| 10:32 am on Jul 31, 2013 (gmt 0)|
|Not much wiggle room there |
I think there is a little :)
Given the well documented gap between what Google reps say in interview (sometimes off the top of their head) then what Google publishes in official guidance, and then what Google actually DOES in practice I no longer consider MC or JM remarks a more reliable source than any other. Worth considering, yes, but not the final word.
The example on Google's link scheme page quoted by linkbuildr refers to "Links with optimized anchor text in articles or press releases".
Press releases were around before Google, and if they are still used as they were always supposed to be used (i.e. NOT as a means to syndicate an anchor text link within some non-news) I'd be surprised if they could cause harm.
Just like not all directories are bad, not all link exchanges are bad, not all article sites or blogs or forums or anything else is bad, I personally would bet that not all press releases are bad.
| 1:58 pm on Jul 31, 2013 (gmt 0)|
Some have already acknowledged it, but we all must remember that a press release IS NEWS.
Many small companies will convey a personnel change, new product announcement, etc. via a press release, and it may not be significant enough for established media (conventional or emerging) to pick up (defined as writing an original version derived from the release). Should that company be denied the opportunity to put out there news? We believe that the answer is NO.
In fact, our WebWire and WebPost trademark language from 1998 with the USPTO (the trademark officials here in the USA) pertains to a "press release repository" for the purpose of archive and retrieval.
So, despite the clarifications concerning press releases, we know that our intentions are true to what our trademark language conveys, all driven by good original content that will remain online for the purpose of informational retrieval by whomever is interested.
| 4:56 pm on Jul 31, 2013 (gmt 0)|
"Some have already acknowledged it, but we all must remember that a press release IS NEWS."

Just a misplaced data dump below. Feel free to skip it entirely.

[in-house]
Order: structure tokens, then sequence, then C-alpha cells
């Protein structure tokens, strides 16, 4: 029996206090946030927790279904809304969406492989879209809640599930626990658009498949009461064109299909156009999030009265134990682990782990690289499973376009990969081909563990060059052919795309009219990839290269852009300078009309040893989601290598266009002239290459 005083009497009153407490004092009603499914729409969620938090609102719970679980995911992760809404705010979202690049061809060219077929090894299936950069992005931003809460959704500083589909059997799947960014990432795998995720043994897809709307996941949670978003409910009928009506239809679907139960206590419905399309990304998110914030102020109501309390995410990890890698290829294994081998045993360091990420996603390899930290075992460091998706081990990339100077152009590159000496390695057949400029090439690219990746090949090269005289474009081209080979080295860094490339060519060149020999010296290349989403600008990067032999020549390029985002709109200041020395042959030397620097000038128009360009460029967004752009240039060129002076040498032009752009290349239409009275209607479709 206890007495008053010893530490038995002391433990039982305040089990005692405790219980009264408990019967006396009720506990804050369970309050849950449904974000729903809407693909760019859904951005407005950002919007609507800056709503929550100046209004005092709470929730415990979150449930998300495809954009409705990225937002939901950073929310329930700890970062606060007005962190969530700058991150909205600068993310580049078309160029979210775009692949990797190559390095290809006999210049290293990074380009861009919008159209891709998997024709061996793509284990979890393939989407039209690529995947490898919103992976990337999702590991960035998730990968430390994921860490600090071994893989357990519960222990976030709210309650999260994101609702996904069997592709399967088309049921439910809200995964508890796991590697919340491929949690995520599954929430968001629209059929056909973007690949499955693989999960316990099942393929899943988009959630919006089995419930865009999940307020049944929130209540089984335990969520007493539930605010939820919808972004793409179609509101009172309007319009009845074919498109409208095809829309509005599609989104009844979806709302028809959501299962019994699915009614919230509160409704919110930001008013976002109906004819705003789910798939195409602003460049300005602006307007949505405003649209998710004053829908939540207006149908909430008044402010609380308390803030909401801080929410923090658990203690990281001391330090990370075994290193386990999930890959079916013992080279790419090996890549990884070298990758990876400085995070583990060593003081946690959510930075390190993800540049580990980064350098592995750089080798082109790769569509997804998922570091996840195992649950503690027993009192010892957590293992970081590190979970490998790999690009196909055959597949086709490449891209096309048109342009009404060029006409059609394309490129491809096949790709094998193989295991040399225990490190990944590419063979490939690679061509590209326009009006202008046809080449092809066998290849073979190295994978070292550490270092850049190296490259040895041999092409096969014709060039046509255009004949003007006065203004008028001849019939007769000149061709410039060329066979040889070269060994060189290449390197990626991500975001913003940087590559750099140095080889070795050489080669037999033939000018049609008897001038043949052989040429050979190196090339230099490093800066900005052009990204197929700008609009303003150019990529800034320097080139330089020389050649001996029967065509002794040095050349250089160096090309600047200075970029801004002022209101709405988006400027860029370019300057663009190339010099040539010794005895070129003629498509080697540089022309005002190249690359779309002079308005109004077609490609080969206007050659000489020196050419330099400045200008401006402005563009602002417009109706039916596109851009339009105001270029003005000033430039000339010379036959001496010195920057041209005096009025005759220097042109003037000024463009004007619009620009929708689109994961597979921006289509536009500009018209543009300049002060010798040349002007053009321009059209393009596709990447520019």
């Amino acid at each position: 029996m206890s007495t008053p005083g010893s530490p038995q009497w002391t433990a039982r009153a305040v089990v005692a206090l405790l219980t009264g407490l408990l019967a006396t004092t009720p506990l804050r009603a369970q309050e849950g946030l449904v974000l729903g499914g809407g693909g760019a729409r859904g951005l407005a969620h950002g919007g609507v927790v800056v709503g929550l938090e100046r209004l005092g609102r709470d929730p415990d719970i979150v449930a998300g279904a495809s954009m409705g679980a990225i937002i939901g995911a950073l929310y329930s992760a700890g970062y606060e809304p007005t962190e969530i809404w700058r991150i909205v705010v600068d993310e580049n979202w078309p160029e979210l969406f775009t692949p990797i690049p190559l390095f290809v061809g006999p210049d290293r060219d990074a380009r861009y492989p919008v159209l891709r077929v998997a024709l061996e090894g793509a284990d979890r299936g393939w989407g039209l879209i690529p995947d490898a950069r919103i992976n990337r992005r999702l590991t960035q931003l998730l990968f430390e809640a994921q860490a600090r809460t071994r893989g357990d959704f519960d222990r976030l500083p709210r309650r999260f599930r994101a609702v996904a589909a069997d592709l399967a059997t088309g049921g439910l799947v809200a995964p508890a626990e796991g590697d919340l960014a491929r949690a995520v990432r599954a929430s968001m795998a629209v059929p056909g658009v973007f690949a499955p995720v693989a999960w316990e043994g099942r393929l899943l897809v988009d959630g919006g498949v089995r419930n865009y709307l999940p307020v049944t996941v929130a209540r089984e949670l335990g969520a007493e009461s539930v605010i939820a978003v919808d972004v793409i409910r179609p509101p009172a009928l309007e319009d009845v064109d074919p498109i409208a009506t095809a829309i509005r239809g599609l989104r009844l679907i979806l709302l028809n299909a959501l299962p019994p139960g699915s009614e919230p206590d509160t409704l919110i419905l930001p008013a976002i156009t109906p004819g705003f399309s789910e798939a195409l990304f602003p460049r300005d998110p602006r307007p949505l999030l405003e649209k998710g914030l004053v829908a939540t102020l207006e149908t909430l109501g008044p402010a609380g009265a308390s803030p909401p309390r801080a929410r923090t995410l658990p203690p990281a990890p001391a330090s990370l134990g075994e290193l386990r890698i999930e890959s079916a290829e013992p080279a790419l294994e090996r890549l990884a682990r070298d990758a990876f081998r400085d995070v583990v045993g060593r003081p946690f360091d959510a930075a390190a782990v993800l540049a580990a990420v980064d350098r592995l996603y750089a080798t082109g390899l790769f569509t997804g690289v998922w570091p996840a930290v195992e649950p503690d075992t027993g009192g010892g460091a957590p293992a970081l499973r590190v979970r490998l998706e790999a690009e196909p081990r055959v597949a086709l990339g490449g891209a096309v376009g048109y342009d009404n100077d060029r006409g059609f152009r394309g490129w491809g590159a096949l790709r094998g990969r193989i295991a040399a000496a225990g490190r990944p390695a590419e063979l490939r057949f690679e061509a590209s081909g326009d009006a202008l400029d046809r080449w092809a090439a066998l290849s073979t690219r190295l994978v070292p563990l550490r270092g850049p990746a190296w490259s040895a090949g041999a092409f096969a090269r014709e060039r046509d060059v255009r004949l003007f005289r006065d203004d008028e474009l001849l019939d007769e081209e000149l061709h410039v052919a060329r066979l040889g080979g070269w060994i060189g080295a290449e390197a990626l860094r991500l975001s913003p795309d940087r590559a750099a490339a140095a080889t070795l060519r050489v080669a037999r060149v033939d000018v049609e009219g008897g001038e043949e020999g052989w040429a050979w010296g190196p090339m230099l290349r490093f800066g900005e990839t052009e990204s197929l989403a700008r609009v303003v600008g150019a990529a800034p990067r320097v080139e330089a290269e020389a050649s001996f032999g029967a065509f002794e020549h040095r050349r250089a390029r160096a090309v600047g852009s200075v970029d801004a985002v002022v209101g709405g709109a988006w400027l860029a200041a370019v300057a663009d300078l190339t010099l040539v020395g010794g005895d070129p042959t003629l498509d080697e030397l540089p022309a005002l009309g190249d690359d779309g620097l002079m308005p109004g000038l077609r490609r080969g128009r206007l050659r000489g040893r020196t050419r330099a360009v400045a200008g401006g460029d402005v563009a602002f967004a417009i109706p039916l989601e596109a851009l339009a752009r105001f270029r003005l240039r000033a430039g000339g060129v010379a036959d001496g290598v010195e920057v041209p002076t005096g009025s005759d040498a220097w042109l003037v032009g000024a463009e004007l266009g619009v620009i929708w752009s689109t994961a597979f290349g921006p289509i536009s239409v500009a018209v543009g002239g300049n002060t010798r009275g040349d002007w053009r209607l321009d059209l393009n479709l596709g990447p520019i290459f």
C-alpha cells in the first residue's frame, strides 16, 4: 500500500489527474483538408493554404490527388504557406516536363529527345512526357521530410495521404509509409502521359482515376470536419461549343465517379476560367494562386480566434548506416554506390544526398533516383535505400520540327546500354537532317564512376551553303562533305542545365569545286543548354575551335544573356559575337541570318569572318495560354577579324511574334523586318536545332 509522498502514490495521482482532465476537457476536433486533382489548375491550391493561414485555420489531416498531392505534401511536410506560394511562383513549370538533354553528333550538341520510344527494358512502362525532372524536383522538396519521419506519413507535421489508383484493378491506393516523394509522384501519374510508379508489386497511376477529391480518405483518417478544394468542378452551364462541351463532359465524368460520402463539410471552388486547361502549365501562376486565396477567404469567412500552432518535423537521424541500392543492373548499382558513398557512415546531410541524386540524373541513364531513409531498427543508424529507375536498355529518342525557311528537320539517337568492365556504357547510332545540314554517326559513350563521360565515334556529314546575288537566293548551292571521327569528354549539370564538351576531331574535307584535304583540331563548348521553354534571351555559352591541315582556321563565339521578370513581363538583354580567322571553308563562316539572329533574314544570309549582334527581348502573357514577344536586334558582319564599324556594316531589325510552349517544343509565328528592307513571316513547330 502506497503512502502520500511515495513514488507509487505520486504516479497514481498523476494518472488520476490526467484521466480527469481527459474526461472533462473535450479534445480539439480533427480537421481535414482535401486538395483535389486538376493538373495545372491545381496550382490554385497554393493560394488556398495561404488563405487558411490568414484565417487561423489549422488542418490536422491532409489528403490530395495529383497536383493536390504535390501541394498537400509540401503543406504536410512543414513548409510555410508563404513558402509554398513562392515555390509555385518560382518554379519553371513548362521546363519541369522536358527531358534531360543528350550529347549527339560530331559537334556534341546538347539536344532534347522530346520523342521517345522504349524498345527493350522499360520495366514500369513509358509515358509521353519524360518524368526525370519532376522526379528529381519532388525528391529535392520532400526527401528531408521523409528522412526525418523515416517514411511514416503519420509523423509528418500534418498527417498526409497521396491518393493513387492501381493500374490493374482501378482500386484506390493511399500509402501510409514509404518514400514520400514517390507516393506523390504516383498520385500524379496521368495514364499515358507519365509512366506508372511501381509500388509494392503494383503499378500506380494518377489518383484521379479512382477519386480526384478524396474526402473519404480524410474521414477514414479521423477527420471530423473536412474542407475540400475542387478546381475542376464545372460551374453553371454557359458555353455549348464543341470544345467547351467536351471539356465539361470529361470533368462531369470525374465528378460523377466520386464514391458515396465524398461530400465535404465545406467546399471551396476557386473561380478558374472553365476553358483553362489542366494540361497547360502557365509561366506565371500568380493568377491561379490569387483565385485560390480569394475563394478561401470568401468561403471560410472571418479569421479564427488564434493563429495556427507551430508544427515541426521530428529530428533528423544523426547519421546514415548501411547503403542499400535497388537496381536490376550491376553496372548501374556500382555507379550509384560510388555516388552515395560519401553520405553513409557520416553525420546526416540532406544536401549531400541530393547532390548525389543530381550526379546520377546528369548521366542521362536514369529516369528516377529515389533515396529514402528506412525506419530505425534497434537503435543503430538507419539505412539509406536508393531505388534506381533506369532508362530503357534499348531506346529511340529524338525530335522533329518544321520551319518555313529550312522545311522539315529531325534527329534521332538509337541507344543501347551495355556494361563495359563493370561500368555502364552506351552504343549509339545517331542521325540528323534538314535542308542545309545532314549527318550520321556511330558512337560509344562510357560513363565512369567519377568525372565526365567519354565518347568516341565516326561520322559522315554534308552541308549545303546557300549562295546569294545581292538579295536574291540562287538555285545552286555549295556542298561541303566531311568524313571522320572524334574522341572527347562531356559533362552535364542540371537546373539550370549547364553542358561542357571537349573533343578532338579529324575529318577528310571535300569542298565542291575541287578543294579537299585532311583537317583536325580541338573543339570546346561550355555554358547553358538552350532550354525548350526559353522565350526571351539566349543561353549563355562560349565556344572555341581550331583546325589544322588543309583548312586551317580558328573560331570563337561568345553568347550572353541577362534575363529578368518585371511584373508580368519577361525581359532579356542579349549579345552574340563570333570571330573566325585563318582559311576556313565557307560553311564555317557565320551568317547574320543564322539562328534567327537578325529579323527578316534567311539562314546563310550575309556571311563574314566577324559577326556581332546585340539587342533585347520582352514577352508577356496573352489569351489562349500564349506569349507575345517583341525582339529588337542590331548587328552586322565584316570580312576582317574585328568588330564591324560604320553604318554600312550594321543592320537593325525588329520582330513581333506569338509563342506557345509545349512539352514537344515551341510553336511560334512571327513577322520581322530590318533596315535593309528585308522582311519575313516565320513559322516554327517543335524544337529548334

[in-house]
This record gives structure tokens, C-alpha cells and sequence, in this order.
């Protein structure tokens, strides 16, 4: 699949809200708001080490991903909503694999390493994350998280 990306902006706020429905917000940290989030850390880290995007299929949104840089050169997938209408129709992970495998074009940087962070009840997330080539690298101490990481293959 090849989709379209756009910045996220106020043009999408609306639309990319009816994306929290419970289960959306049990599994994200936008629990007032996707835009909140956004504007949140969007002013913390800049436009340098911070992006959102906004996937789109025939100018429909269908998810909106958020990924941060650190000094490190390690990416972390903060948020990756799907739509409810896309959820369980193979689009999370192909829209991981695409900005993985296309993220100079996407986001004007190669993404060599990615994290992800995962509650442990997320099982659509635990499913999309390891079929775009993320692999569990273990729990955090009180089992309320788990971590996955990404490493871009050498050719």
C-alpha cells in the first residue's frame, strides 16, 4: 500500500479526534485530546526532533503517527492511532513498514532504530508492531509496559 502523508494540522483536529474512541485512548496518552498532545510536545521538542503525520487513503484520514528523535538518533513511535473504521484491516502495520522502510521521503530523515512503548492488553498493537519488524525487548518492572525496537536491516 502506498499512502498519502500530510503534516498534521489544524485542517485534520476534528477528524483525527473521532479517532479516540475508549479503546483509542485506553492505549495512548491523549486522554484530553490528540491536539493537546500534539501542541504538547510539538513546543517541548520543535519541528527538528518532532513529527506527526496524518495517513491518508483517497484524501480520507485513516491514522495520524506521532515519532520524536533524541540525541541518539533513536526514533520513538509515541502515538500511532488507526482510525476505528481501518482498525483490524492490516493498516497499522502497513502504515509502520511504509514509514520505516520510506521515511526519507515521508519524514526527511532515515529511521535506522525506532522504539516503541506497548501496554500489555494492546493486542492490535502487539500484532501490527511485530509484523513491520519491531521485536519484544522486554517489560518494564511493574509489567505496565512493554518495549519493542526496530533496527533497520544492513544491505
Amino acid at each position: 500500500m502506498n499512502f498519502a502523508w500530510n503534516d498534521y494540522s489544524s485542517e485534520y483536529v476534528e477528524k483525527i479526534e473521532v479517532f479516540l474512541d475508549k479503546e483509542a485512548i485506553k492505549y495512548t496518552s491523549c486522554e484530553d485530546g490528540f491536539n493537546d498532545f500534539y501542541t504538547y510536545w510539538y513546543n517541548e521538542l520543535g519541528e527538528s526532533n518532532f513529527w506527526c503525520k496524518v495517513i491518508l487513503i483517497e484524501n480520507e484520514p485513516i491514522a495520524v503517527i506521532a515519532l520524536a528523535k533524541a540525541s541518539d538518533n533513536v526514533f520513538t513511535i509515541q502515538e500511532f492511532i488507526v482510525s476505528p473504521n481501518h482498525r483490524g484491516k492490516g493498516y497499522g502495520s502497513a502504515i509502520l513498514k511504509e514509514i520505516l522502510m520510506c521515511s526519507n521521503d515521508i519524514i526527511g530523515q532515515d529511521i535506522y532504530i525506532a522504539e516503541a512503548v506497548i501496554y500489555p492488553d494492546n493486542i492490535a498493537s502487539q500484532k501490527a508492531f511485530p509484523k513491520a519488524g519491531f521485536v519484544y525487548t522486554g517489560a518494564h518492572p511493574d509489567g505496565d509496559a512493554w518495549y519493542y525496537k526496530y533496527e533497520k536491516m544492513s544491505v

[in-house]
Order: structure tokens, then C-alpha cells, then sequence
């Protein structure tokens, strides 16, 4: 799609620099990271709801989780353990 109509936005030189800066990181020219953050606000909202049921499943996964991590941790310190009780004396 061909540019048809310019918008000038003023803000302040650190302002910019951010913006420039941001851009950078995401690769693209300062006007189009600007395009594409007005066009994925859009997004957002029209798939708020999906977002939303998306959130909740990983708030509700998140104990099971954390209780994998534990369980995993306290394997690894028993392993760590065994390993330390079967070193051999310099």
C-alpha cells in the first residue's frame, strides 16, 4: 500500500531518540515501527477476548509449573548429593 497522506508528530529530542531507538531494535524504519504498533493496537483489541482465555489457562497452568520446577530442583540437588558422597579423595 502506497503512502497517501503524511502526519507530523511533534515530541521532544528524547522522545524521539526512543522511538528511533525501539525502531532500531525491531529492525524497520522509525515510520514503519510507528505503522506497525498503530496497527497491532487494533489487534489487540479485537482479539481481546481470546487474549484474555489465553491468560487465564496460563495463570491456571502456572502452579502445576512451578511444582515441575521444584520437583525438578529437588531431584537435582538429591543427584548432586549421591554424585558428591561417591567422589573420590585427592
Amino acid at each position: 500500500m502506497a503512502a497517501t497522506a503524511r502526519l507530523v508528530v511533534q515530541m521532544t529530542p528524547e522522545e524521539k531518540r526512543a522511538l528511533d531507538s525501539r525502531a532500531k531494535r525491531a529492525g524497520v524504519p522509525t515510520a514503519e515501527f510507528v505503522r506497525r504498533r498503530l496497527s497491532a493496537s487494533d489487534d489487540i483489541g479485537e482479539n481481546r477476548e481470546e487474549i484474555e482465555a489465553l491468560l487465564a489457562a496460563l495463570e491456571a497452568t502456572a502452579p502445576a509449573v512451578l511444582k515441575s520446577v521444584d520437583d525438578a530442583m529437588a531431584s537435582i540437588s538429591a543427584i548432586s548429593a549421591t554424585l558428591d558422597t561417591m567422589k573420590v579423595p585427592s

So it is cool to change all the links in those press releases to nofollow, right? Because after all, press releases are for NEWS, not for page rank manipulation.
So for instance, the SEO company who have a press release on your site for their tool, which finds blogs with DOFOLLOW links allowed in their comments. They won't get mad if you change the link from their press release to their site from a dofollow link to a nofollow link, will they?
(Hint, search for "dofollow" in your search bar if you are not sure which company I am talking about.)
| 5:46 pm on Jul 31, 2013 (gmt 0)|
|So it is cool to change all the links in those press releases to nofollow, right? Because after all, press releases are for NEWS, not for page rank manipulation. |
LOL. Let the shrieks of protest begin. :-)
| 6:05 pm on Jul 31, 2013 (gmt 0)|
|Should that company be denied the opportunity to put out there news? We believe that the answer is NO. |
Nobody's denying anybody the right to put out their news.
| 6:13 pm on Jul 31, 2013 (gmt 0)|
On our end, we obviously cannot modify articles already taken onto another server and regarding articles on our server, we will probably give nofollow or not options for anchor links within future submissions, and simply naked links will probably stay unmodified.